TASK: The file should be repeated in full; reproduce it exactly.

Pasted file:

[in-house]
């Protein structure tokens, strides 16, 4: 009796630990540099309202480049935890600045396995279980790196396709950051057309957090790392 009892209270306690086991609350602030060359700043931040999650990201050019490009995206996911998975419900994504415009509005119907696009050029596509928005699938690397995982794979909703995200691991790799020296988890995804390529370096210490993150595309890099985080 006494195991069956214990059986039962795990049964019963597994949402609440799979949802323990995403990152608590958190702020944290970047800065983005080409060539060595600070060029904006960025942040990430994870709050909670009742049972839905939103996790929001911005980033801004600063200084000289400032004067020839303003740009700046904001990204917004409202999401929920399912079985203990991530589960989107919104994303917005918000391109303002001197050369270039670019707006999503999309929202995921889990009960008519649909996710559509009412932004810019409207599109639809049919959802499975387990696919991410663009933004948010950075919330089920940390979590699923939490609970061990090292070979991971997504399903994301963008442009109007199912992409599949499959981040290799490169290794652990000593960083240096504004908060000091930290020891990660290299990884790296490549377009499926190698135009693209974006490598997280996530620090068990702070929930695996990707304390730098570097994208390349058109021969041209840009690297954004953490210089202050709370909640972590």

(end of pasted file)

[in-house]
């Protein structure tokens, strides 16, 4: 009796630990540099309202480049935890600045396995279980790196396709950051057309957090790392 009892209270306690086991609350602030060359700043931040999650990201050019490009995206996911998975419900994504415009509005119907696009050029596509928005699938690397995982794979909703995200691991790799020296988890995804390529370096210490993150595309890099985080 006494195991069956214990059986039962795990049964019963597994949402609440799979949802323990995403990152608590958190702020944290970047800065983005080409060539060595600070060029904006960025942040990430994870709050909670009742049972839905939103996790929001911005980033801004600063200084000289400032004067020839303003740009700046904001990204917004409202999401929920399912079985203990991530589960989107919104994303917005918000391109303002001197050369270039670019707006999503999309929202995921889990009960008519649909996710559509009412932004810019409207599109639809049919959802499975387990696919991410663009933004948010950075919330089920940390979590699923939490609970061990090292070979991971997504399903994301963008442009109007199912992409599949499959981040290799490169290794652990000593960083240096504004908060000091930290020891990660290299990884790296490549377009499926190698135009693209974006490598997280996530620090068990702070929930695996990707304390730098570097994208390349058109021969041209840009690297954004953490210089202050709370909640972590």